If you could not tell from me gushing I absolutely loved the first volume of The Promised Neverland. It is a great read and is incredibly unique and feels very distinguishable from any other Shonen Jump title I have seen or read. I mostly associate Shueisha with titles like Naruto, Bleach, One Piece, and Dragon Ball. Titles that are more geared towards a male kid and teen crowd something that does not skew to an older audience. Not saying those titles could not appeal to adults because they have, but The Promised Neverland is something special. It separates itself from the pack by being unique with its setup and characters. I see more of this as a seinen rather than a shonen and I find that to be impressive. I hope more comes out soon and if this is something I can recommend to you. Well that is easy this is worth a purchase. It is a fascinating read from beginning to end and is something you won’t put down.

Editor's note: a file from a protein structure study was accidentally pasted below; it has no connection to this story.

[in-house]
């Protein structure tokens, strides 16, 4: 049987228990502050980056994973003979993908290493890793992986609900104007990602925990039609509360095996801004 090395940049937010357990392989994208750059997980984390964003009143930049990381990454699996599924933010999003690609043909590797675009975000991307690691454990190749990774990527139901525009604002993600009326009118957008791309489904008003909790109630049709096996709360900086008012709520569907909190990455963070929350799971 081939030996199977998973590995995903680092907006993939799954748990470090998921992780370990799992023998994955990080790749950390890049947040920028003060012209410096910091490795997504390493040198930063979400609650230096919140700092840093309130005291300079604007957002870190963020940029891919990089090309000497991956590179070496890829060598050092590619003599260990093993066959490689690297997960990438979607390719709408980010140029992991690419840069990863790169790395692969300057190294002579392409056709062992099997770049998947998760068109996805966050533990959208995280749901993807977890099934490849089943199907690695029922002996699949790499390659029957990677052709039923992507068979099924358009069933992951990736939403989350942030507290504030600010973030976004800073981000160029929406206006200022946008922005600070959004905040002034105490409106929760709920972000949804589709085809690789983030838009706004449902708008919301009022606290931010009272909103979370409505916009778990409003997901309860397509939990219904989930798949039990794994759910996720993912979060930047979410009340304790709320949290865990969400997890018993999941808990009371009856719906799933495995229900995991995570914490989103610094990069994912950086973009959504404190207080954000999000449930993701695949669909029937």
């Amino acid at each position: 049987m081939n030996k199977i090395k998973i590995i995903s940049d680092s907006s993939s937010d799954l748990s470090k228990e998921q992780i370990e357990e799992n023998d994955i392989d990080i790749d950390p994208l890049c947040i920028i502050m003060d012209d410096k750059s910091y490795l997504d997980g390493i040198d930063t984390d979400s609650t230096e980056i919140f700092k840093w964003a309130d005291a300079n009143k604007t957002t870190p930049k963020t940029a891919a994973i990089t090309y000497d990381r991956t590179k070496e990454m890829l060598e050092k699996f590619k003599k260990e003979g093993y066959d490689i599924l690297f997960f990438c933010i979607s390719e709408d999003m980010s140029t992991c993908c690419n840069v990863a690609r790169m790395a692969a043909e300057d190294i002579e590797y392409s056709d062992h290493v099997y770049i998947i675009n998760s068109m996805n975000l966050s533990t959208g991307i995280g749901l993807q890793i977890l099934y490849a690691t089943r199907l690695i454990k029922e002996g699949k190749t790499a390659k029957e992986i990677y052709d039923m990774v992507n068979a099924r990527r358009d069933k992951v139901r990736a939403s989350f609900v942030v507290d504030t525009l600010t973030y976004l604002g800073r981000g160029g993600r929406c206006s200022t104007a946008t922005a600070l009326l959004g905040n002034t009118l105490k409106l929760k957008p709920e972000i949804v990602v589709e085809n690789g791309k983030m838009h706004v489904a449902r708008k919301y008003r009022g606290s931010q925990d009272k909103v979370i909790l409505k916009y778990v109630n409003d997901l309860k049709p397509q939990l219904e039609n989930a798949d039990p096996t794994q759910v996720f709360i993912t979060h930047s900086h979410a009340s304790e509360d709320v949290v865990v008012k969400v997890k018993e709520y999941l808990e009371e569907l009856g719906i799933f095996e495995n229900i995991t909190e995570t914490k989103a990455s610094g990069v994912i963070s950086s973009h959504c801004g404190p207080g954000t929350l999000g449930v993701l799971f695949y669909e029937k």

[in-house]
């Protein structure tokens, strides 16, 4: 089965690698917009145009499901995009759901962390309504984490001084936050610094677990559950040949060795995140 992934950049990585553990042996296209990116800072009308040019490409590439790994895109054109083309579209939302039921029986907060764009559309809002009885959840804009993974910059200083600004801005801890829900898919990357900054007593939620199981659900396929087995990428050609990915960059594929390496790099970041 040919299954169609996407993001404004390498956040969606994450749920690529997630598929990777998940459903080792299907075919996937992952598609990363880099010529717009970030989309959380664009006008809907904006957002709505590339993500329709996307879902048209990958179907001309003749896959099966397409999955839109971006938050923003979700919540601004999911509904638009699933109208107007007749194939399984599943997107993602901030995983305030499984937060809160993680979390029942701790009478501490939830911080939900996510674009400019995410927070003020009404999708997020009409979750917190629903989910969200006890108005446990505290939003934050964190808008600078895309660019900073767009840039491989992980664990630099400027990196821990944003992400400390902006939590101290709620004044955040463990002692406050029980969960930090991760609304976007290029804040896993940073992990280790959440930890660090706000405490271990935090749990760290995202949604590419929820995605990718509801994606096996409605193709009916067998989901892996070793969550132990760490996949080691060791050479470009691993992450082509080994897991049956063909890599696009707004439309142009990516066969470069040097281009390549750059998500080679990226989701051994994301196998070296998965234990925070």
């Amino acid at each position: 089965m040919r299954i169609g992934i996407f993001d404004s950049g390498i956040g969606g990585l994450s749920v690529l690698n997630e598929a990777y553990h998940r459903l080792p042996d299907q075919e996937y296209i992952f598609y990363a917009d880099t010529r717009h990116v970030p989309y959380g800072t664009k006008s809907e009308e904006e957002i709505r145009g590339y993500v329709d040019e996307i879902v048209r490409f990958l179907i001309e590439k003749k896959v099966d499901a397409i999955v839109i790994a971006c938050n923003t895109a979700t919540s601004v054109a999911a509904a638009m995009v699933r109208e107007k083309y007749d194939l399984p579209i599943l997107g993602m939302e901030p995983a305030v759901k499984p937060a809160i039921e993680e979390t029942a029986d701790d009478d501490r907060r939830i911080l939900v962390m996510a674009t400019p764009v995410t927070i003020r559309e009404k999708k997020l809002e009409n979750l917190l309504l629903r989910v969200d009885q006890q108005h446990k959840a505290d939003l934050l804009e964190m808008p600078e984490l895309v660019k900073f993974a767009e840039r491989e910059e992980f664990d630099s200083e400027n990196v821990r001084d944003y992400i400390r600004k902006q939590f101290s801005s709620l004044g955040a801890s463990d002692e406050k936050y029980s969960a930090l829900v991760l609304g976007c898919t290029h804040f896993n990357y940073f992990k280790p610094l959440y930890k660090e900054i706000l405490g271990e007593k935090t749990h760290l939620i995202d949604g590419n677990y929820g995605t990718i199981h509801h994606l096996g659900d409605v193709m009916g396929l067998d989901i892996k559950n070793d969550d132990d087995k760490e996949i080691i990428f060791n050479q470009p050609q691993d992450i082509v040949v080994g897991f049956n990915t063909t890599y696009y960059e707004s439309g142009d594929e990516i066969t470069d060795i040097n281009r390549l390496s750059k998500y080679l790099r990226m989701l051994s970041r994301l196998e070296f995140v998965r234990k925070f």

Final Verdict: Buy it